Subsidy or shame Which technique works better in improving sanitation in India Talk by Sumeet Patil NEERMAN at the 3ie seminar at Delhi February 2013

Saturday, November 22, 2014 - 10:30

Subsidy proponents believe that the poor need economic incentives while shaming proponents contend that to bring out lasting behavioural change, intrinsic motivation is required; people are more likely to use and value things they have had to pay for.

What explains the Total Sanitation Campaign: The first impact evaluation study carried out in Orissa, by a multi disciplinary team, comes up with a few answers on how to answer this key policy question !

Sumeet Patil contributes to this ongoing debate, providing insight on a study carried out to examine the effects in Orissa of a “community-led total sanitation” model implemented there. For the study, a random sample selection of villages was done and survey carried out. Data was collected through questionnaires, interviews and field visits and subsequently analyzed.

Total Sanitation Campaign

Community Participation - Total Sanitation Campaign ( Image: India Water Portal)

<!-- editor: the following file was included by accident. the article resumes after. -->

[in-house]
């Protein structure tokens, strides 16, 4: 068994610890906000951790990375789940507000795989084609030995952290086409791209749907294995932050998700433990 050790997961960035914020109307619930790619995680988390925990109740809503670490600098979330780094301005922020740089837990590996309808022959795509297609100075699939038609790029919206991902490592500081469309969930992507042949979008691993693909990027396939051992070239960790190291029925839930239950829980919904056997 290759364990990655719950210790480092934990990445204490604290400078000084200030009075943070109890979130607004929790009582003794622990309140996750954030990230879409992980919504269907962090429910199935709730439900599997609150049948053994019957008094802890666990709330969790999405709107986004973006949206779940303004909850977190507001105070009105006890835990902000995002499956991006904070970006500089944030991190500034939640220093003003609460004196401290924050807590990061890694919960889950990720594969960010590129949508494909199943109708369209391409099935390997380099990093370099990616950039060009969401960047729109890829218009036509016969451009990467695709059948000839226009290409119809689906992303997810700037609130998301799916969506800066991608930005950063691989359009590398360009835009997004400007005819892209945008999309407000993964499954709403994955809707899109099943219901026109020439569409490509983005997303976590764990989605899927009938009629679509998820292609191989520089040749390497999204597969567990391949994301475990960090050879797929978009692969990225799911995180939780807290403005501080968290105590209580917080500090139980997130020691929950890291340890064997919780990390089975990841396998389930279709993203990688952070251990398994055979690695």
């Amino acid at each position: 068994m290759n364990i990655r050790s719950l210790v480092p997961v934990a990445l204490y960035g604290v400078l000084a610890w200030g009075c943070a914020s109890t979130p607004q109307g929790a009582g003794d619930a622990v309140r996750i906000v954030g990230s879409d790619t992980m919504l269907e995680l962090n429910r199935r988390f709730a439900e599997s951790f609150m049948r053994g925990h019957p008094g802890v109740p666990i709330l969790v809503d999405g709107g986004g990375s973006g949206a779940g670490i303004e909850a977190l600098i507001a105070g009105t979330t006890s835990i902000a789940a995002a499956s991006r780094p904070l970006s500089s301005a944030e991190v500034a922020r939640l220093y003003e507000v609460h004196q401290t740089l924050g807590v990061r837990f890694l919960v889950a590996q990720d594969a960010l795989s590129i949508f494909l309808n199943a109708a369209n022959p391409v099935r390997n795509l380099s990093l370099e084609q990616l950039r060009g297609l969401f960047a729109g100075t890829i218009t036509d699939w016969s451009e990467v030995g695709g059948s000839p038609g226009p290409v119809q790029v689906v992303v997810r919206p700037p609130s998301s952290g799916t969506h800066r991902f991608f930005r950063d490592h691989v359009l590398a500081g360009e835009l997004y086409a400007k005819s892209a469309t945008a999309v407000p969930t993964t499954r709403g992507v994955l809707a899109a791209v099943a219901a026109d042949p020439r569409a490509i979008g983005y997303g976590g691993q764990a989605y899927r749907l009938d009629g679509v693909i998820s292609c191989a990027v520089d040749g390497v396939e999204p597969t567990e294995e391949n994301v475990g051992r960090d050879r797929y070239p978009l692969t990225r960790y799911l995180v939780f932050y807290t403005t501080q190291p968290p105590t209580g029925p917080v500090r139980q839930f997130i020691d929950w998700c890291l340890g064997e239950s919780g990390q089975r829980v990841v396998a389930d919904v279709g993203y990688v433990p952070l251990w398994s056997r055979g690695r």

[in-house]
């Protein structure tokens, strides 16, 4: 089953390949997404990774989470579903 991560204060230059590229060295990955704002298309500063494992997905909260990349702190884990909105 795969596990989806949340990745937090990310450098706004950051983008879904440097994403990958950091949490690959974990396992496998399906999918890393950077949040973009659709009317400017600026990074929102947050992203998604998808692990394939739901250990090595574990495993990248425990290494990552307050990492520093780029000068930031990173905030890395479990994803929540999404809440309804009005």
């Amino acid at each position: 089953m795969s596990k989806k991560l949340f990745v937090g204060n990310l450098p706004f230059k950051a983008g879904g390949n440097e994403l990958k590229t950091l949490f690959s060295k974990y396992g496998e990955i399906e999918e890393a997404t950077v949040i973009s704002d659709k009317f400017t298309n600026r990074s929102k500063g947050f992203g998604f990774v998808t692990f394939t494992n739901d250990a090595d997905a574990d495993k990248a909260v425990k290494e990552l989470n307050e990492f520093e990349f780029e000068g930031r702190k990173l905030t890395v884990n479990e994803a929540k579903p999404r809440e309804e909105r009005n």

Some important findings from the study reveal:

  • Not just health awareness but importance of privacy and dignity play a key role in influencing household demand for latrines
  • Households priority for toilets is low; 80% want health dispensary’s , 59 % roads and only 7-8% give priority to water and sanitation
  • Constructing individual household latrines placed conveniently next to the house for the family’s exclusive use rather than community toilets
    brought in a larger change
  • Social pressure and peer monitoring are stronger tools than targeting individuals for success of sanitation program
  • Poor need to spend 85% of their monthly income on a full-price latrine, hence subsidies clearly helped 
  • Equally important is how and when the subsidies are given
  • Among households above the poverty line, subsidies are not necessary to spur action and shame alone can be very effective

TSC_Cartoons

Cartoons explaining importance of hygienic toilet habits: TSC (Image: India Water Portal)

Conclusion

Success of the campaign lies in a unique combination of shame and subsidies. The inference drawn is that the “shame and subsidy” strategy together  have a larger effect than “shame” or “subsidy” alone. It is this Community Led Total Sanitation (CLTS) based behavior change, coupled with subsidy based intervention that impacts the sanitation campaign.

Shame or subsidy: What explains the imapact of TSC- Presentation by Sumeet Patil at  New Delhi
 
To read the complete journal paper, click here.

Download the seminar presentation by Sumeet Patil.

 

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